Wednesday, October 30, 2002
Open e-government Sauce?
John Gotze's been getting excited about open source opportunities in recent posts, driven by the usual suspects promoting laws to prevent it being given preference over proprietary solutions and a couple of conferences here and there (the latter 'there' being a Danish 'there'). I've been reading all the stuff for a while now, partly driven by pointed comments from John Lettice, partly by our own open source policy and partly by excitement such as John's. I guess I'm struggling a little over some points and, in trying to get clarity over these points, all I get is the usual positional arguments. This (the e-government agenda) is not a religion for me - but it is a passion. So, a few points, questions or issues: Let's say I get some software that's open source - maybe JBOSS (an app server that competes with weblogic amongst other things). Being government there are bound to be some things we'll want it to do that it doesn't do today - perhaps give it better clustering support, enhanced performance, stronger security features or more advanced administration tools (all problems with the present version from what I can see). It may not be in my best interests, as government, to put the code that I've modified back into the public domain, especially not in the security features. If I do, then people know (far, far better than they know today) what we're doing and can look for ways to exploit it. If I don't, then next time there's an upgrade (based on work of all the people who do put their work back, I've got to do lots of integration testing, regression testing and so on. So ... do I put the enhancements in the public domain or not? Let's then say that using the software I create a product - like a DIS box that connects departments (and local authorities etc.) to the Gateway. The software that I develop will need to be installed around dozens or even hundreds of departments. Now, I don't do that ... commercial organisations do that and they handle the integration and whatnot too. But how do they do that if I've built the open source version of a DIS? Do I just give it to them, can I sell it to them to recoup the costs that I have incurred in putting the thing together in the first place? What about if it's not me that puts the DIS together, but a commercial organisation ... how do they recover their costs? They can't just sell the hardware ... and if they sell a support agreement, then isn't it going to cost about the same as the software licence in the first place (on the basis that it must recover costs)? Something else that is puzzling me is all of the talk about open source and not much sight of it actually happening. I hear a lot about people not wanting to go public because they worry that it will send a signal to someone or other and that it might be misinterpreted. This strikes me as crap, but there are not major stories every day on new adoptions of open source. Or are there and I'm just missing them? I mean the German government announced not long ago that they were going to pretty much mandate it; IBM is putting at least a billion dollars into open source developments .... but what's being done? And I mean on a scale, commercial, fully performant basis here. I know that this site runs on linux - and that's a part of open source but I don't think it's the big part. For me it's the packages and integration of systems that are going to be important - how do you take JBOSS and some open source content system and an open source caching software and piece them all together to deliver a fully functional portal with no commercial software in it? When it's built, how do you keep it current, add functions and capability, block security holes, deliver scheduled releases with fully tested feature sets and so on. Is it just too early in the programme to expect this? I don't want to be flamed here - I want to know how to get round (or over) what appear to be the early obstacles in the roll-out and scale deployment of open source software.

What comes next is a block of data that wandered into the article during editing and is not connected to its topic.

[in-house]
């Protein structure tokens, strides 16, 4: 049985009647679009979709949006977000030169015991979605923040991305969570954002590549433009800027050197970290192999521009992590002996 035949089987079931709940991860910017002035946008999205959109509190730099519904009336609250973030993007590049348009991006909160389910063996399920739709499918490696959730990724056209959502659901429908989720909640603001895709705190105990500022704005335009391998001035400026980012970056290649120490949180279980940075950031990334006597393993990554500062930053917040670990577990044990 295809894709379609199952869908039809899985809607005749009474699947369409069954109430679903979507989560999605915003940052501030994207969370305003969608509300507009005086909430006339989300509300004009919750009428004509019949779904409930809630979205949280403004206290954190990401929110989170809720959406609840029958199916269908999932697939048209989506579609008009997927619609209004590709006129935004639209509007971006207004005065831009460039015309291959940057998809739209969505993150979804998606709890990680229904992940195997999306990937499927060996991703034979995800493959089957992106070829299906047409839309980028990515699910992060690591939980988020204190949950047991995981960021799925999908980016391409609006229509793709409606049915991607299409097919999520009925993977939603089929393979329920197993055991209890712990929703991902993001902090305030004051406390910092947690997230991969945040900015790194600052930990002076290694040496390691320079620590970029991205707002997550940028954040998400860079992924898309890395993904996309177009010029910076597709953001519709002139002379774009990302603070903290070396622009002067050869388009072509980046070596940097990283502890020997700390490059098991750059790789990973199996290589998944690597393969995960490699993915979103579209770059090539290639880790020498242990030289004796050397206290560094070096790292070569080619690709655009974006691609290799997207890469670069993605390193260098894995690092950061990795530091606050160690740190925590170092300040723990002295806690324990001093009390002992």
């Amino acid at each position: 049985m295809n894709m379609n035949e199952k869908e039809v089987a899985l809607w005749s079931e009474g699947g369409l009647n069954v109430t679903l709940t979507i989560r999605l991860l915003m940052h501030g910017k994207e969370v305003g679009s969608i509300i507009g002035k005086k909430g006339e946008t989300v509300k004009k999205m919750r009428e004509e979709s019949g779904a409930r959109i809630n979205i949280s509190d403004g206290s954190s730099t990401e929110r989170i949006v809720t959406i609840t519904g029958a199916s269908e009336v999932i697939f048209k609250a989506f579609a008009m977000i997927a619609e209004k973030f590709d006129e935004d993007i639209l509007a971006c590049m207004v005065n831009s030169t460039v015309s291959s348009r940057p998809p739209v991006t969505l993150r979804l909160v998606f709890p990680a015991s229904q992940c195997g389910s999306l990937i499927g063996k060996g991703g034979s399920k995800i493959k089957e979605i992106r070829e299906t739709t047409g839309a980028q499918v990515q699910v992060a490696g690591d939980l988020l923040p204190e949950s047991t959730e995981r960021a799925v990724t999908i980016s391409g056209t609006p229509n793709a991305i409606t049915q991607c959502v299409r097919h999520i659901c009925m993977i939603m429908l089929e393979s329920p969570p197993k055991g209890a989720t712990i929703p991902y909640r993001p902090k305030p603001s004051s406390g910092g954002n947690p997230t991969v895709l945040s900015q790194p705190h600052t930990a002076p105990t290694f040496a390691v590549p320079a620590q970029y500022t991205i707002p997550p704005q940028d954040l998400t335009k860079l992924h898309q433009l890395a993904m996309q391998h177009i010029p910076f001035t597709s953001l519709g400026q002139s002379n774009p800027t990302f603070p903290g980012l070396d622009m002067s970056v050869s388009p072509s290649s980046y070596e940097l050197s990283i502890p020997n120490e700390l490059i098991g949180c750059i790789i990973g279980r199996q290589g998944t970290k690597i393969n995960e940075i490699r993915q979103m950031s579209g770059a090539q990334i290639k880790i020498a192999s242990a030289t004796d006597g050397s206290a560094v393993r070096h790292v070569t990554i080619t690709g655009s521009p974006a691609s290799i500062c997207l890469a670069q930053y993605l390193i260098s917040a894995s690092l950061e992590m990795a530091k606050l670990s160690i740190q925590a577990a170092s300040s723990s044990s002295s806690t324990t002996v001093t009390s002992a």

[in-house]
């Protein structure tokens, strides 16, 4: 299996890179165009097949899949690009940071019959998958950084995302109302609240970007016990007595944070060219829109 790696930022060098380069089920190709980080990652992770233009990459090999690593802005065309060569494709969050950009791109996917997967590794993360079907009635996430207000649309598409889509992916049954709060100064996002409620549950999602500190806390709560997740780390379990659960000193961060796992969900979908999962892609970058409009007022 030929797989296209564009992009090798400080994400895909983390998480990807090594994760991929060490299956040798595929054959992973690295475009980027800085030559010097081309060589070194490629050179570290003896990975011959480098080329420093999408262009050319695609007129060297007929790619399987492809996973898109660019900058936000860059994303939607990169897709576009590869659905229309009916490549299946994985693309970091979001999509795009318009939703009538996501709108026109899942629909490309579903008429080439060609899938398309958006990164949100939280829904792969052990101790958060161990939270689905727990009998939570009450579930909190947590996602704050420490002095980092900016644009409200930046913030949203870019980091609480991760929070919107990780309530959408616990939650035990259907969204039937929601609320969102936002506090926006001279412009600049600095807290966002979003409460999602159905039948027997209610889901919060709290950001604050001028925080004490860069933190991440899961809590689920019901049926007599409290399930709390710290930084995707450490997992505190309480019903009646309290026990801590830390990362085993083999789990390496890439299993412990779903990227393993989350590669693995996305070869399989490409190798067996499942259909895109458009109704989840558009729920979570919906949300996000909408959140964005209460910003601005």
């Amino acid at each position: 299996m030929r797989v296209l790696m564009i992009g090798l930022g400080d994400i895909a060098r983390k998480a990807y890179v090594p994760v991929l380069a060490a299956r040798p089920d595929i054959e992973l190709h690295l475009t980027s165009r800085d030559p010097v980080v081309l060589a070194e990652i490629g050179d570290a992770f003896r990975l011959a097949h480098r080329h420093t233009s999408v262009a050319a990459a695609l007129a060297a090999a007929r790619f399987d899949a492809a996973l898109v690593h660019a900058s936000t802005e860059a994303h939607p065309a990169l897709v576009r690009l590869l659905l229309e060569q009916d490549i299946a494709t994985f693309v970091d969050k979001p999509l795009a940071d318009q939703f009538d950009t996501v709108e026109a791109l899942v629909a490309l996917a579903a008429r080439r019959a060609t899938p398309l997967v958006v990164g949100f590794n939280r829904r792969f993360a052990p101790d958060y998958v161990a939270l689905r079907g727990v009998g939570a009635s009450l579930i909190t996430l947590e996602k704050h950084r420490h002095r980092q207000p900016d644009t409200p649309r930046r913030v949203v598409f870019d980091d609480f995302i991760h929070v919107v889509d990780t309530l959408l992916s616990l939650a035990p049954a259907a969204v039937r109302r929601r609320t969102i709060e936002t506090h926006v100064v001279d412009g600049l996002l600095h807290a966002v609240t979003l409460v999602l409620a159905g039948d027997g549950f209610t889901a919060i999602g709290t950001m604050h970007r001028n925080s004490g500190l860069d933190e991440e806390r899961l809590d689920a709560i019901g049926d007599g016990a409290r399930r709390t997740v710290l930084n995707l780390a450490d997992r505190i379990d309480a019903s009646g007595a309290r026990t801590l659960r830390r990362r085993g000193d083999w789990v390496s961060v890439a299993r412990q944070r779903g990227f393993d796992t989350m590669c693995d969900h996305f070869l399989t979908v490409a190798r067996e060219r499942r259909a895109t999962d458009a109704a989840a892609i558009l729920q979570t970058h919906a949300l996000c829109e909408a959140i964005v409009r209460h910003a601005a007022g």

Posted by Alan at Wednesday, October 30, 2002